The vascular marker soluble fms-like tyrosine kinase 1 is associated with disease severity and adverse outcomes in chronic heart failure.

Bonnie Ky, Benjamin French, Kosha Ruparel, Nancy K. Sweitzer, James C. Fang, Wayne C. Levy, Douglas B. Sawyer, Thomas P. Cappola

Research output: Contribution to journalArticlepeer-review

43 Scopus citations

Abstract

We sought to evaluate placental growth factor (PlGF) and soluble Fms-like tyrosine kinase 1 (sFlt-1) as clinical biomarkers in chronic heart failure (HF). Vascular remodeling is a crucial compensatory mechanism in chronic HF. The angiogenic ligand PlGF and its target receptor fms-like tyrosine kinase 1 modulate vascular growth and function, but their relevance in human HF is undefined. We measured plasma PlGF and sFlt-1 in 1,403 patients from the Penn Heart Failure Study, a multicenter cohort of chronic systolic HF. Subjects were followed for death, cardiac transplantation, or ventricular assist device placement over a median follow-up of 2 years. The sFlt-1 was independently associated with measures of HF severity, including New York Heart Association functional class (p < 0.01) and B-type natriuretic peptide (p < 0.01). Patients in the 4th quartile of sFlt-1 (>379 pg/ml) had a 6.17-fold increased risk of adverse outcomes (p < 0.01). This association was robust, even after adjustment for the Seattle Failure Model (hazard ratio: 2.54, 95% confidence interval [CI]: 1.76 to 2.27, p < 0.01) and clinical confounders including HF etiology (hazard ratio: 1.67, 95% CI: 1.06 to 2.63, p = 0.03). Combined assessment of sFlt-1 and B-type natriuretic peptide exhibited high predictive accuracy at 1 year (area under the receiver-operator characteristic curve: 0.791, 95% CI: 0.752 to 0.831) that was greater than either marker alone (p < 0.01 and p = 0.03, respectively). In contrast, PlGF was not an independent marker of disease severity or outcomes. Our findings support a role for sFlt-1 in the biology of human HF. With additional study, circulating sFlt-1 might emerge as a clinically useful biomarker to assess the influence of vascular remodeling on clinical outcomes.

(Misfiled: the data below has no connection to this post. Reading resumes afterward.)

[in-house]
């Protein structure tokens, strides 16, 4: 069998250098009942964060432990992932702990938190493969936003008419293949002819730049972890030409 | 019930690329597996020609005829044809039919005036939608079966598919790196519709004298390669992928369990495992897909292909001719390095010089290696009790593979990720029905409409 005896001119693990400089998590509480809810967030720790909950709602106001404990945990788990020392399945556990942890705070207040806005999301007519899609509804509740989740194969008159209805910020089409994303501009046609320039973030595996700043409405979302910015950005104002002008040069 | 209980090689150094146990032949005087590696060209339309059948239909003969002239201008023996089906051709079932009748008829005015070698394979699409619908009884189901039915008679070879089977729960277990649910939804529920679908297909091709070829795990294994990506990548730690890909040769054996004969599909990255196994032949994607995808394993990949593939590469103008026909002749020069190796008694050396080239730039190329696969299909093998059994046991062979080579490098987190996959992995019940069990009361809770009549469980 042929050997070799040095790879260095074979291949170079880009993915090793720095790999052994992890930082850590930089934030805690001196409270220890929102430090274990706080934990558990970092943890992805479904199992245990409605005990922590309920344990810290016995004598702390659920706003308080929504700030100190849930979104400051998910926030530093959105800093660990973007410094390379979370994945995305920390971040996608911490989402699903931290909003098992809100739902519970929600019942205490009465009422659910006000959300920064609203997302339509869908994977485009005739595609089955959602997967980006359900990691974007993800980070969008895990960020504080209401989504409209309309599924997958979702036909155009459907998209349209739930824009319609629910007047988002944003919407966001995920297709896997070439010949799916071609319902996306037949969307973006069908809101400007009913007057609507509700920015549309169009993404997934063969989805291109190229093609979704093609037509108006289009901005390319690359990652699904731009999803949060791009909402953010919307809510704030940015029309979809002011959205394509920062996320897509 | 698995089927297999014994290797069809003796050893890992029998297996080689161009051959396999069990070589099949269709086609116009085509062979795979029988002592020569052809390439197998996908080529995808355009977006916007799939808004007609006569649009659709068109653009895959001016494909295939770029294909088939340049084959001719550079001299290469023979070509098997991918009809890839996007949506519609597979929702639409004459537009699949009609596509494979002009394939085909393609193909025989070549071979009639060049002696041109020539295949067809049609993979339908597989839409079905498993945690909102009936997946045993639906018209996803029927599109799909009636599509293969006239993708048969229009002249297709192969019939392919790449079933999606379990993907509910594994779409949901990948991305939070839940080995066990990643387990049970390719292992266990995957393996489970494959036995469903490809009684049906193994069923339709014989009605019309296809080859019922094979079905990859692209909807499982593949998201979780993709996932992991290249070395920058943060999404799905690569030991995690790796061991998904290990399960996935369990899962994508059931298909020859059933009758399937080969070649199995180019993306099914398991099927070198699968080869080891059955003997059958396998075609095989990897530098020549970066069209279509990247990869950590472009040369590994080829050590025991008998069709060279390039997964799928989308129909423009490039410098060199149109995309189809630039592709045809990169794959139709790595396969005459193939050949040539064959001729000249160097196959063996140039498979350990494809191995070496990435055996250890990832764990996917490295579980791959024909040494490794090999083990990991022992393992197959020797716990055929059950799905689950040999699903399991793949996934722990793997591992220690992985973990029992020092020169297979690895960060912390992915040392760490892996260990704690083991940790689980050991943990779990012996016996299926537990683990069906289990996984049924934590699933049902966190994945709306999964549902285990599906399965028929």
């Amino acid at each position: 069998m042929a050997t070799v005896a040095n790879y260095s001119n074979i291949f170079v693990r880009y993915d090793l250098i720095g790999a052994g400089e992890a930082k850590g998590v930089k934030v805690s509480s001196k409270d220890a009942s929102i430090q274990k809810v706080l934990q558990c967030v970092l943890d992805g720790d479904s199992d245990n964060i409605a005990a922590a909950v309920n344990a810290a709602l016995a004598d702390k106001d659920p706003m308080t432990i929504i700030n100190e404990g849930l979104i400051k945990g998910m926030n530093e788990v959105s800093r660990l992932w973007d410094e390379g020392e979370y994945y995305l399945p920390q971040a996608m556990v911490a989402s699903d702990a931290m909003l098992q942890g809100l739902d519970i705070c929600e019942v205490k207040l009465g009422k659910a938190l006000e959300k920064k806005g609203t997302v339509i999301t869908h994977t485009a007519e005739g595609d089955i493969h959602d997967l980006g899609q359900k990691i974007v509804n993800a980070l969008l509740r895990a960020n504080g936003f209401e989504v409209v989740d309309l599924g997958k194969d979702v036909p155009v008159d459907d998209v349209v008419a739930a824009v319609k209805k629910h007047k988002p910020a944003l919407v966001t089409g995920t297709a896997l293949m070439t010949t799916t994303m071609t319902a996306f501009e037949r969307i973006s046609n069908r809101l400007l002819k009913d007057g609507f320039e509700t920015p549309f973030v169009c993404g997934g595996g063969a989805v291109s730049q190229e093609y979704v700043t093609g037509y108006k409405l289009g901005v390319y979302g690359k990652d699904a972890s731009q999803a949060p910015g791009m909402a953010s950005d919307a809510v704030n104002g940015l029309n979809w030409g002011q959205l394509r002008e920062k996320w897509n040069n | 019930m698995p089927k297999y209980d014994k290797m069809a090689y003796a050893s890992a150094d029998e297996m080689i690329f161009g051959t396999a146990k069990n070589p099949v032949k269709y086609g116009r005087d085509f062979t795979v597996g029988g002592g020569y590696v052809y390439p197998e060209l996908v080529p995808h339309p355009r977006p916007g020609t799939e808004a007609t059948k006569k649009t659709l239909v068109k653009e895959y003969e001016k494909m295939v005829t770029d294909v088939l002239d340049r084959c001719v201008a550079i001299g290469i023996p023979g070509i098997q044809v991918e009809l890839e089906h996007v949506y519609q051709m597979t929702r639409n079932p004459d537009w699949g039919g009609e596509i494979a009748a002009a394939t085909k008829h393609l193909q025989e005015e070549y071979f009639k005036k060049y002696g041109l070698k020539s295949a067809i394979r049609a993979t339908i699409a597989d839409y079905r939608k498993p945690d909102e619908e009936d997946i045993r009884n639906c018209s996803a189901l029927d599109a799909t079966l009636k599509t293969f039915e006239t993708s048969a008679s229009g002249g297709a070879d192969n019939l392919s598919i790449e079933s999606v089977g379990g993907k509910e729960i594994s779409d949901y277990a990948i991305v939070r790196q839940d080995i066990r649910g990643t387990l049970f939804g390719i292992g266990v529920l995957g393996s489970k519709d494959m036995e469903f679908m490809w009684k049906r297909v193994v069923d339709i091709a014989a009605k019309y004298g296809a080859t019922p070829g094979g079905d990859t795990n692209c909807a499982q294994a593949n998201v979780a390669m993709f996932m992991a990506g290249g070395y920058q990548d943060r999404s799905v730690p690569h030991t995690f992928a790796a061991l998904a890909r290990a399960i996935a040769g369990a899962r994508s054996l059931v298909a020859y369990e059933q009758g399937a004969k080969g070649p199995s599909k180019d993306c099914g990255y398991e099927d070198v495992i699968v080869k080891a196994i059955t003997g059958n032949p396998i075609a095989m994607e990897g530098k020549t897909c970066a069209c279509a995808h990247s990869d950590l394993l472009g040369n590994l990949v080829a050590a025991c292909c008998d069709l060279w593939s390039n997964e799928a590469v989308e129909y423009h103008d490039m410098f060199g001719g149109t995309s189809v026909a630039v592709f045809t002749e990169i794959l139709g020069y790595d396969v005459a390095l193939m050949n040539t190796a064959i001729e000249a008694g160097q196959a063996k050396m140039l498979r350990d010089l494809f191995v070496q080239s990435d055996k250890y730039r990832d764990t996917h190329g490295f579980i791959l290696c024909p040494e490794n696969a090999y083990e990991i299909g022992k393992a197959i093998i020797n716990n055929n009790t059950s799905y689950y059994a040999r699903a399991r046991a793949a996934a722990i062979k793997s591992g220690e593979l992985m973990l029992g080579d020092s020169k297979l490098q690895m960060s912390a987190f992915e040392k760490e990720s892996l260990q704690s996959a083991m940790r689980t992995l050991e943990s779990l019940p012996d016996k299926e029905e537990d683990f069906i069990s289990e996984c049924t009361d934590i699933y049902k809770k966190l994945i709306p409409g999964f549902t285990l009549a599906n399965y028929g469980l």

Original languageEnglish (US)
Pages (from-to)386-394
Number of pages9
JournalJournal of the American College of Cardiology
Volume58
Issue number4
DOIs
StatePublished - Jul 19 2011

ASJC Scopus subject areas

  • Cardiology and Cardiovascular Medicine

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